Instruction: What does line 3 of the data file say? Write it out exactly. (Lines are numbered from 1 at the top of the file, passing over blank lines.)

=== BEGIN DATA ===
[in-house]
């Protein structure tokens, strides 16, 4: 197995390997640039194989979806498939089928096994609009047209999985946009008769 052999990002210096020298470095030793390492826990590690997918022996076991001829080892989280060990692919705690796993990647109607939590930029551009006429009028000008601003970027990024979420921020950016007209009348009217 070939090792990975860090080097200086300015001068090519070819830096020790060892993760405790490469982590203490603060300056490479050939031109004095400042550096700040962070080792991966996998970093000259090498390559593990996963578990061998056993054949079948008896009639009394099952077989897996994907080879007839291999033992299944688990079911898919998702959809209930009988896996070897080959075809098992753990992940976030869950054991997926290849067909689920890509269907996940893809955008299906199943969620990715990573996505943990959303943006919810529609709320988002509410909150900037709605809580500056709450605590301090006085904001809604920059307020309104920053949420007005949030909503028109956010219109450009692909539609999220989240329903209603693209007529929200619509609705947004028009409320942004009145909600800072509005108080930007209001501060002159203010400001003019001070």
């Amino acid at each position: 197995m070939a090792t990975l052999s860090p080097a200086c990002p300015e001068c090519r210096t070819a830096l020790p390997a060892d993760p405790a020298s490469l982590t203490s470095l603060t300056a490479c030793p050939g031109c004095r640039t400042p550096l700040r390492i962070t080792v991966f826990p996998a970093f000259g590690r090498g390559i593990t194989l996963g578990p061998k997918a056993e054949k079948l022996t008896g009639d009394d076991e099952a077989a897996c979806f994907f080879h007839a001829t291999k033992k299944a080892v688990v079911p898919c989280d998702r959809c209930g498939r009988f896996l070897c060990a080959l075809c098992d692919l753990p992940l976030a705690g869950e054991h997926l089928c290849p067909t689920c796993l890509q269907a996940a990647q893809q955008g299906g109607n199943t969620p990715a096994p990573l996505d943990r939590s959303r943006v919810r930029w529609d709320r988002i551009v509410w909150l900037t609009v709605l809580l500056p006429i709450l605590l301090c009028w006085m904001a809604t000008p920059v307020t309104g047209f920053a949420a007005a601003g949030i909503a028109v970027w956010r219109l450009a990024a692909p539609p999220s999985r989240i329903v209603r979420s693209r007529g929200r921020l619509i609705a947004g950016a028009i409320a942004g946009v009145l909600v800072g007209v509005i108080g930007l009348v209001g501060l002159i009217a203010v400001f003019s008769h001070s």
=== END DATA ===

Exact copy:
């Amino acid at each position: 197995m070939a090792t990975l052999s860090p080097a200086c990002p300015e001068c090519r210096t070819a830096l020790p390997a060892d993760p405790a020298s490469l982590t203490s470095l603060t300056a490479c030793p050939g031109c004095r640039t400042p550096l700040r390492i962070t080792v991966f826990p996998a970093f000259g590690r090498g390559i593990t194989l996963g578990p061998k997918a056993e054949k079948l022996t008896g009639d009394d076991e099952a077989a897996c979806f994907f080879h007839a001829t291999k033992k299944a080892v688990v079911p898919c989280d998702r959809c209930g498939r009988f896996l070897c060990a080959l075809c098992d692919l753990p992940l976030a705690g869950e054991h997926l089928c290849p067909t689920c796993l890509q269907a996940a990647q893809q955008g299906g109607n199943t969620p990715a096994p990573l996505d943990r939590s959303r943006v919810r930029w529609d709320r988002i551009v509410w909150l900037t609009v709605l809580l500056p006429i709450l605590l301090c009028w006085m904001a809604t000008p920059v307020t309104g047209f920053a949420a007005a601003g949030i909503a028109v970027w956010r219109l450009a990024a692909p539609p999220s999985r989240i329903v209603r979420s693209r007529g929200r921020l619509i609705a947004g950016a028009i409320a942004g946009v009145l909600v800072g007209v509005i108080g930007l009348v209001g501060l002159i009217a203010v400001f003019s008769h001070s």